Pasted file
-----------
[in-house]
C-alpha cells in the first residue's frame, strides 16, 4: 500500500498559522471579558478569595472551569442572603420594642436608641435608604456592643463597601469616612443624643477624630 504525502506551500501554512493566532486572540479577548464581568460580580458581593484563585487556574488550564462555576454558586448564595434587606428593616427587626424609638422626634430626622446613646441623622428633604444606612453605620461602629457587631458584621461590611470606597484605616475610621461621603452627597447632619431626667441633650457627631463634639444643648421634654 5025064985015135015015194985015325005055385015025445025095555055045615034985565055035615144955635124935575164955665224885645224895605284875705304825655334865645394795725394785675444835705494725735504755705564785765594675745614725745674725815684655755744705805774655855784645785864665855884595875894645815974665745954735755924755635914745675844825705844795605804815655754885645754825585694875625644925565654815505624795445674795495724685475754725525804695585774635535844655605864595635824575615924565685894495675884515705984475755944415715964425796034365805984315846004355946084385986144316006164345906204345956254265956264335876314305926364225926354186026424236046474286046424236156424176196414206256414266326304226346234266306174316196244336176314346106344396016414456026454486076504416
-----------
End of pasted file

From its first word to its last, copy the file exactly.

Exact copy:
[in-house]
C-alpha cells in the first residue's frame, strides 16, 4: 500500500498559522471579558478569595472551569442572603420594642436608641435608604456592643463597601469616612443624643477624630 504525502506551500501554512493566532486572540479577548464581568460580580458581593484563585487556574488550564462555576454558586448564595434587606428593616427587626424609638422626634430626622446613646441623622428633604444606612453605620461602629457587631458584621461590611470606597484605616475610621461621603452627597447632619431626667441633650457627631463634639444643648421634654 5025064985015135015015194985015325005055385015025445025095555055045615034985565055035615144955635124935575164955665224885645224895605284875705304825655334865645394795725394785675444835705494725735504755705564785765594675745614725745674725815684655755744705805774655855784645785864665855884595875894645815974665745954735755924755635914745675844825705844795605804815655754885645754825585694875625644925565654815505624795445674795495724685475754725525804695585774635535844655605864595635824575615924565685894495675884515705984475755944415715964425796034365805984315846004355946084385986144316006164345906204345956254265956264335876314305926364225926354186026424236046474286046424236156424176196414206256414266326304226346234266306174316196244336176314346106344396016414456026454486076504416